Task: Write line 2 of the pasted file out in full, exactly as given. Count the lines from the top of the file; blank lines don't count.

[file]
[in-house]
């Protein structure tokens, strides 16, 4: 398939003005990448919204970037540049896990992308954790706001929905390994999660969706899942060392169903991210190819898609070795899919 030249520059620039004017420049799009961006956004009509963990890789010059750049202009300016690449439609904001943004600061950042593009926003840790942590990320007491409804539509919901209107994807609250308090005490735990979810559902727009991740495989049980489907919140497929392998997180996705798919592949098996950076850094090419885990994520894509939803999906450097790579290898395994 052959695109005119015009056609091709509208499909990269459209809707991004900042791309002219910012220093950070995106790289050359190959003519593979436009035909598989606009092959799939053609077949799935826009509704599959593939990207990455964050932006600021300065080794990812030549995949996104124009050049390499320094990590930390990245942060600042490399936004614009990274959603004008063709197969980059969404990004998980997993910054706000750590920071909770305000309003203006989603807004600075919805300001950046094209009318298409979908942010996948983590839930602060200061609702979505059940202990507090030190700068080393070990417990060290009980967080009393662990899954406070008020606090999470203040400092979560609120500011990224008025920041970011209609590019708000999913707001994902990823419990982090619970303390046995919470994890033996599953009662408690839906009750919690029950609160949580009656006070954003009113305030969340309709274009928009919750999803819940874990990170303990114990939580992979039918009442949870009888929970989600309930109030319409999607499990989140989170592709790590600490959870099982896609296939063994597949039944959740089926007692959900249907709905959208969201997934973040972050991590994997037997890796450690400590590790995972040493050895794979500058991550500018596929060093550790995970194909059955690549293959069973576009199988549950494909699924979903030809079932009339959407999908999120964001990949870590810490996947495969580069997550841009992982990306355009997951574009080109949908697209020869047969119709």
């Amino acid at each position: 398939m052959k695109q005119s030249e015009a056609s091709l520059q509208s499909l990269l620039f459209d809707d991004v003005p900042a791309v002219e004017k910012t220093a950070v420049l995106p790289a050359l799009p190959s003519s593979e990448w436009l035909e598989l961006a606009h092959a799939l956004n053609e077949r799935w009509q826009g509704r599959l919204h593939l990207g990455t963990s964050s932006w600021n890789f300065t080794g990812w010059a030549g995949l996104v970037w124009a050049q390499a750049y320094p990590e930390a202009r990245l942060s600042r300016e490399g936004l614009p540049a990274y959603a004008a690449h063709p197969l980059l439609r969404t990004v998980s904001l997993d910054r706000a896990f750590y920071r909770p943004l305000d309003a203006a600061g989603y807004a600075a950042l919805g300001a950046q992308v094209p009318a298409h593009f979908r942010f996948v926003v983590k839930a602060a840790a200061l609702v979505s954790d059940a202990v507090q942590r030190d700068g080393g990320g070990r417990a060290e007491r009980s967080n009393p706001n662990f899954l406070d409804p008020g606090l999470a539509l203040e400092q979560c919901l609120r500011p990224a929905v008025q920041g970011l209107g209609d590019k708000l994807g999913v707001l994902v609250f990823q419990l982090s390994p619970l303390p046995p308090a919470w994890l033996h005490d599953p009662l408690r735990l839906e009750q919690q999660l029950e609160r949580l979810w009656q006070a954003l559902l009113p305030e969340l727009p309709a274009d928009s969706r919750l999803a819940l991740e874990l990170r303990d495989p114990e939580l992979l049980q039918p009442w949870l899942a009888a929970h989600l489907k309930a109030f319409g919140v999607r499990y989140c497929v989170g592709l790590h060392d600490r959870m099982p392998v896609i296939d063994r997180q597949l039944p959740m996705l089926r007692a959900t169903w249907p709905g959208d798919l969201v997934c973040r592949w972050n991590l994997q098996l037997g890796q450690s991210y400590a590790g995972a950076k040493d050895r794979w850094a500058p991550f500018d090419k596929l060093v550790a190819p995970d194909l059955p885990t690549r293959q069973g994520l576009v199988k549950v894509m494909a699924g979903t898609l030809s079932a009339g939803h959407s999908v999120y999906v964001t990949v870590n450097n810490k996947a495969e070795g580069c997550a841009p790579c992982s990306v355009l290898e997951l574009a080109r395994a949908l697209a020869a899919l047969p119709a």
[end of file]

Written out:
């Protein structure tokens, strides 16, 4: 398939003005990448919204970037540049896990992308954790706001929905390994999660969706899942060392169903991210190819898609070795899919 030249520059620039004017420049799009961006956004009509963990890789010059750049202009300016690449439609904001943004600061950042593009926003840790942590990320007491409804539509919901209107994807609250308090005490735990979810559902727009991740495989049980489907919140497929392998997180996705798919592949098996950076850094090419885990994520894509939803999906450097790579290898395994 052959695109005119015009056609091709509208499909990269459209809707991004900042791309002219910012220093950070995106790289050359190959003519593979436009035909598989606009092959799939053609077949799935826009509704599959593939990207990455964050932006600021300065080794990812030549995949996104124009050049390499320094990590930390990245942060600042490399936004614009990274959603004008063709197969980059969404990004998980997993910054706000750590920071909770305000309003203006989603807004600075919805300001950046094209009318298409979908942010996948983590839930602060200061609702979505059940202990507090030190700068080393070990417990060290009980967080009393662990899954406070008020606090999470203040400092979560609120500011990224008025920041970011209609590019708000999913707001994902990823419990982090619970303390046995919470994890033996599953009662408690839906009750919690029950609160949580009656006070954003009113305030969340309709274009928009919750999803819940874990990170303990114990939580992979039918009442949870009888929970989600309930109030319409999607499990989140989170592709790590600490959870099982896609296939063994597949039944959740089926007692959900249907709905959208969201997934973040972050991590994997037997890796450690400590590790995972040493050895794979500058991550500018596929060093550790995970194909059955690549293959069973576009199988549950494909699924979903030809079932009339959407999908999120964001990949870590810490996947495969580069997550841009992982990306355009997951574009080109949908697209020869047969119709």